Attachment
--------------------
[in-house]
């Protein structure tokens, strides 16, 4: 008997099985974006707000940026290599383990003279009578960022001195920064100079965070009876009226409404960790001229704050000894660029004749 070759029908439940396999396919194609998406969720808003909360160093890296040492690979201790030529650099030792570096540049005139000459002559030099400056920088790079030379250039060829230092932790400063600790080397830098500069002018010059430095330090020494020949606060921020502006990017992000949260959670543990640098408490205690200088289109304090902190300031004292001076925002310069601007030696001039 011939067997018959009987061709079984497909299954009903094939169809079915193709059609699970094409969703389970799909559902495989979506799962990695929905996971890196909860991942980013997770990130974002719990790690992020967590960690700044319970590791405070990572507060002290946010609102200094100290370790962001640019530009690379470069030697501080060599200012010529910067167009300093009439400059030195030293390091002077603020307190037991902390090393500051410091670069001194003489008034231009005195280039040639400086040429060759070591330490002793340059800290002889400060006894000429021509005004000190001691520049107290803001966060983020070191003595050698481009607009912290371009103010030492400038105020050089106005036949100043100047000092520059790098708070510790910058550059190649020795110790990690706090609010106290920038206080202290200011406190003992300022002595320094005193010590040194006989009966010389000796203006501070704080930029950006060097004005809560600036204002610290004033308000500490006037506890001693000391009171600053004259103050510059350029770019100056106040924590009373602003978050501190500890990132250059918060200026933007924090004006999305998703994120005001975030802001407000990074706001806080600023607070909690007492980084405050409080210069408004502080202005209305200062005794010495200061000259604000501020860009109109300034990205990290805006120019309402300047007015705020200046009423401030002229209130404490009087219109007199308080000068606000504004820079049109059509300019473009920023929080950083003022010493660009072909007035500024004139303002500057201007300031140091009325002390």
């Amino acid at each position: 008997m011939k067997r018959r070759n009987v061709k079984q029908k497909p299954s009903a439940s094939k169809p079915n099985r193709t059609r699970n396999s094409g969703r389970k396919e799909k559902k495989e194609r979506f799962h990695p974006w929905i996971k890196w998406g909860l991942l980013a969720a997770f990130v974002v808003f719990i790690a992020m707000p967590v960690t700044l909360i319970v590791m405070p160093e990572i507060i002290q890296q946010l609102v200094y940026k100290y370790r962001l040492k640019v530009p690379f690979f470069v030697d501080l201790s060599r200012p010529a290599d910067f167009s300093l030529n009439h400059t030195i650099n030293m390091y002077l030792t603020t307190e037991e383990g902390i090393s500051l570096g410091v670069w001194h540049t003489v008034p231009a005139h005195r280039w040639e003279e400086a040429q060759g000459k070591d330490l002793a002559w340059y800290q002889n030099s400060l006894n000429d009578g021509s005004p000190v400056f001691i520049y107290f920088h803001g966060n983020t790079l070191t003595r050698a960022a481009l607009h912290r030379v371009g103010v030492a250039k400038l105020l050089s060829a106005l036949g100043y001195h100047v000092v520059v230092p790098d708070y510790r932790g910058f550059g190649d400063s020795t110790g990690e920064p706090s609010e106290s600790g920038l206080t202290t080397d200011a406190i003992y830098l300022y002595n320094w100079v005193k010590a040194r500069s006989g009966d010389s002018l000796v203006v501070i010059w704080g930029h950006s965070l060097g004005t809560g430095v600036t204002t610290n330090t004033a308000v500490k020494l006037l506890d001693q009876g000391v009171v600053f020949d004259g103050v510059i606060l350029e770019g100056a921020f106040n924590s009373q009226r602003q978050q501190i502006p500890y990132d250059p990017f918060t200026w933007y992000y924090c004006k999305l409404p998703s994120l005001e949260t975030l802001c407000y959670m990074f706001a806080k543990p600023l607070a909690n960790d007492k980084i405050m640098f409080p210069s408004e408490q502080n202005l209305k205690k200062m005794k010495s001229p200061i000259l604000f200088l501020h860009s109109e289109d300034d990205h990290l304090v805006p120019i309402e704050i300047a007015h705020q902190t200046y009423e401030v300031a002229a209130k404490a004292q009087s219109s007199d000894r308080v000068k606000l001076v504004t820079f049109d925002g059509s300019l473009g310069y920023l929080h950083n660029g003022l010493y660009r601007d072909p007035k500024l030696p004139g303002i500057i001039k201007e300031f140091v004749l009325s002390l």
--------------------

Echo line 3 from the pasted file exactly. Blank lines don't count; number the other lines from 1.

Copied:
């Amino acid at each position: 008997m011939k067997r018959r070759n009987v061709k079984q029908k497909p299954s009903a439940s094939k169809p079915n099985r193709t059609r699970n396999s094409g969703r389970k396919e799909k559902k495989e194609r979506f799962h990695p974006w929905i996971k890196w998406g909860l991942l980013a969720a997770f990130v974002v808003f719990i790690a992020m707000p967590v960690t700044l909360i319970v590791m405070p160093e990572i507060i002290q890296q946010l609102v200094y940026k100290y370790r962001l040492k640019v530009p690379f690979f470069v030697d501080l201790s060599r200012p010529a290599d910067f167009s300093l030529n009439h400059t030195i650099n030293m390091y002077l030792t603020t307190e037991e383990g902390i090393s500051l570096g410091v670069w001194h540049t003489v008034p231009a005139h005195r280039w040639e003279e400086a040429q060759g000459k070591d330490l002793a002559w340059y800290q002889n030099s400060l006894n000429d009578g021509s005004p000190v400056f001691i520049y107290f920088h803001g966060n983020t790079l070191t003595r050698a960022a481009l607009h912290r030379v371009g103010v030492a250039k400038l105020l050089s060829a106005l036949g100043y001195h100047v000092v520059v230092p790098d708070y510790r932790g910058f550059g190649d400063s020795t110790g990690e920064p706090s609010e106290s600790g920038l206080t202290t080397d200011a406190i003992y830098l300022y002595n320094w100079v005193k010590a040194r500069s006989g009966d010389s002018l000796v203006v501070i010059w704080g930029h950006s965070l060097g004005t809560g430095v600036t204002t610290n330090t004033a308000v500490k020494l006037l506890d001693q009876g000391v009171v600053f020949d004259g103050v510059i606060l350029e770019g100056a921020f106040n924590s009373q009226r602003q978050q501190i502006p500890y990132d250059p990017f918060t200026w933007y992000y924090c004006k999305l409404p998703s994120l005001e949260t975030l802001c407000y959670m990074f706001a806080k543990p600023l607070a909690n960790d007492k980084i405050m640098f409080p210069s408004e408490q502080n202005l209305k205690k200062m005794k010495s001229p200061i000259l604000f200088l501020h860009s109109e289109d300034d990205h990290l304090v805006p120019i309402e704050i300047a007015h705020q902190t200046y009423e401030v300031a002229a209130k404490a004292q009087s219109s007199d000894r308080v000068k606000l001076v504004t820079f049109d925002g059509s300019l473009g310069y920023l929080h950083n660029g003022l010493y660009r601007d072909p007035k500024l030696p004139g303002i500057i001039k201007e300031f140091v004749l009325s002390l």